NON-COMMUNICABLE DISEASES / Cancer
Lymphoid neoplasms; Signal transduction; B-cell receptor; Toll-like receptors; Targeted therapies
Description of Research
The primary research interests of the Molecular Hematology Group are the cellular and molecular mechanisms involved in the pathogenesis of B cell malignancies and the development of novel approaches for targeted therapy of these diseases. The main focus of our research is chronic lymphocytic leukemia (CLL), which is one of the most common B cell malignancies and the most common type of leukemia in adults.
An important characteristic of CLL is its highly variable clinical course and outcome. This variability is closely associated with certain features of the B cell receptor (BCR), such as the mutational status of the immunoglobulin heavy-chain variable region genes and expression of the BCR-associated kinase ZAP-70. These features, along with the aberrant expression of several other molecules involved in BCR signal transduction, suggest a role for BCR signals in the development and progression of the disease. One of the main lines of research of our laboratory in recent years has been the development of novel transgenic and knockout mouse models to study how these features of the BCR pathway influence the development and progression of CLL.
Another major line of research has been the development of strategies for therapeutic targeting of the BCR pathway in CLL and other B cell malignancies. Studies conducted in previous years identified the kinases SYK, PI3K and AKT as key survival molecules downstream of the BCR and provided the rationale for the clinical development of novel drugs that target these molecules in patients with CLL and other B cell malignancies. One of our current goals is to further improve the efficacy of these agents by identification of biomarkers that can predict response to treatment and development of mechanism-based combination regimens. Similar studies are being conducted in diffuse large B cell lymphoma, which is another common B cell malignancy characterized by aberrant activation of the BCR pathway. In addition, we are collaborating on the development of novel drugs that target other pathways of therapeutic interest in B cell malignancies, such as BCL-2 or the Toll-like receptor pathway.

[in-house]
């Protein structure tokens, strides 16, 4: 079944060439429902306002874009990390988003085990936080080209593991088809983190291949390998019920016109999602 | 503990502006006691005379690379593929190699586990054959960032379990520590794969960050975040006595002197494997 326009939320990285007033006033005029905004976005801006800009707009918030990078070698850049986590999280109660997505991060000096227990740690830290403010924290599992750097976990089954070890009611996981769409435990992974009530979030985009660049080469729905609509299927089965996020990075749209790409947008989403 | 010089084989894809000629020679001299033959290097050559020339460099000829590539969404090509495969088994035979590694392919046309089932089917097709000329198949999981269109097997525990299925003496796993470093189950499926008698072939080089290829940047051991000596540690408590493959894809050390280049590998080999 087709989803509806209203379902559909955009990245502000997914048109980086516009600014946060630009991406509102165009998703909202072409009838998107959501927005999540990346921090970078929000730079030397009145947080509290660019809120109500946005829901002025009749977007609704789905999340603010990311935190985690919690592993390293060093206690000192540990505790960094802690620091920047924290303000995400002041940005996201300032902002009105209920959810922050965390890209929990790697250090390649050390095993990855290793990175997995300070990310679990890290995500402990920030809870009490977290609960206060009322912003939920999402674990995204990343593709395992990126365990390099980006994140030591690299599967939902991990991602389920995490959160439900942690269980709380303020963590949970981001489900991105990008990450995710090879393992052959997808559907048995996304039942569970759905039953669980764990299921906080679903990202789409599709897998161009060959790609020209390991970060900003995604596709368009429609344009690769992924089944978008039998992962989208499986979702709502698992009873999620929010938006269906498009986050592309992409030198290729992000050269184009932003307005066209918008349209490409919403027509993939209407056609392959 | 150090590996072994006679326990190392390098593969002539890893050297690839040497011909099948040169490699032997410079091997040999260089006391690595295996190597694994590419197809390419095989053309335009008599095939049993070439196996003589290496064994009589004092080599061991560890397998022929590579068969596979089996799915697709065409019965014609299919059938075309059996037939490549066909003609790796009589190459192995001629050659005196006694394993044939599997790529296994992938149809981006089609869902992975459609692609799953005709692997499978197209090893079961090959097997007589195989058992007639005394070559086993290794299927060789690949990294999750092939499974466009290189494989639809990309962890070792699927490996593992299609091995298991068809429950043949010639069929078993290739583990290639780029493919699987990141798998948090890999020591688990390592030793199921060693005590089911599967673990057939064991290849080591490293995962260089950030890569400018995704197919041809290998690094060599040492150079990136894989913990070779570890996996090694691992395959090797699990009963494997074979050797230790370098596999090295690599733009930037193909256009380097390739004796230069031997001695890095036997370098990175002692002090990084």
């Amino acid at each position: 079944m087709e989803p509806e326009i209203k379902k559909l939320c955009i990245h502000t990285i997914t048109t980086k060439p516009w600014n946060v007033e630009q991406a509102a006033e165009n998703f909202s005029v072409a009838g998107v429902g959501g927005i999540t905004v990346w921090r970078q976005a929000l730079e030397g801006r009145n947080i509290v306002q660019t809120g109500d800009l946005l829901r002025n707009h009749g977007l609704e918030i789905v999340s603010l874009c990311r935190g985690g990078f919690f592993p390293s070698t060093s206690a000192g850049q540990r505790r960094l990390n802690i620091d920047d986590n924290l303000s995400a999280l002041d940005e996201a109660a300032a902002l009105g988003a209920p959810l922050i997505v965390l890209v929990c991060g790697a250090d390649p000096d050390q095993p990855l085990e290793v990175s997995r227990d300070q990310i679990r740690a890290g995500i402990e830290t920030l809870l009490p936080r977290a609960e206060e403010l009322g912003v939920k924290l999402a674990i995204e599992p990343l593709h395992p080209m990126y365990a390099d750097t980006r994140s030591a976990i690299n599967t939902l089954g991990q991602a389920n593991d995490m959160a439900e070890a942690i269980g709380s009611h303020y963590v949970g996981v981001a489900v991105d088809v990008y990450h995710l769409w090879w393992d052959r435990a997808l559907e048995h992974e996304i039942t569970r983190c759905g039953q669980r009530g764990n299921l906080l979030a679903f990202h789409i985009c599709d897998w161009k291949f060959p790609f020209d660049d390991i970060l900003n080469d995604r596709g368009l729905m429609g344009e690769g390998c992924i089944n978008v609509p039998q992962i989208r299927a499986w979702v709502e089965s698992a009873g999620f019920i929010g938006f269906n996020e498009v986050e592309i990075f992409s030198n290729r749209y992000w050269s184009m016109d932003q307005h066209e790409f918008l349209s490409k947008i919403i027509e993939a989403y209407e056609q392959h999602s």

Efremov, D.G. 2016. IL-4 regulates B-cell receptor signaling in CLL. Blood 128, 468-469 PubMed link
Bojarczuk, K., Sasi, B.K., Gobessi, S., Innocenti, I., Pozzato, G., Laurenti, L., Efremov, D.G. 2016. BCR signaling inhibitors differ in their ability to overcome Mcl-1-mediated resistance of CLL B cells to ABT-199. Blood 127, 3192-201 PubMed link
Iacovelli. S,, Hug, E., Bennardo, S., Duehren-von Minden, M., Gobessi, S., Rinaldi, A., Suljagic, M., Bilbao, D., Bolasco, G., Eckl-Dorna, J., Niederberger, V., Autore, F., Sica, S., Laurenti, L., Wang, H., Cornall, R.J., Clarke, S.H., Croce, C.M., Bertoni, F., Jumaa, H., Efremov, D.G. 2015. Two types of BCR interactions are positively selected during leukemia development in the Em-TCL1 transgenic mouse model of CLL. Blood 125, 1578-1588 PubMed link
Efremov D.G., Gobessi, S. 2014. Signal-dependent and signal-independent functions of the B-cell receptor in chronic lymphocytic leukemia. Haematologica 99, 1645-1646 PubMed link
Woyach, J.A., Bojnik, E., Ruppert, A.S., Stefanovski, M.R., Goettl, V.M., Smucker, K.A., Smith, L.L., Dubovsky, J.A., Towns, W.H., Macmurray, J., Harrington, B.K., Davis, M.E., Gobessi, S., Laurenti, L., Chang, B.Y., Buggy, J.J., Efremov, D.G., Byrd, J.C., Johnson, A.J. 2014. Bruton’s tyrosine kinase (BTK) function is important to the development and expansion of chronic lymphocytic leukemia (CLL). Blood 123, 1207-1213 PubMed link
Chiorazzi, N., Efremov, D.G. 2013. CLL: A tale of one or two signals? Cell Res 23, 182-185 PubMed link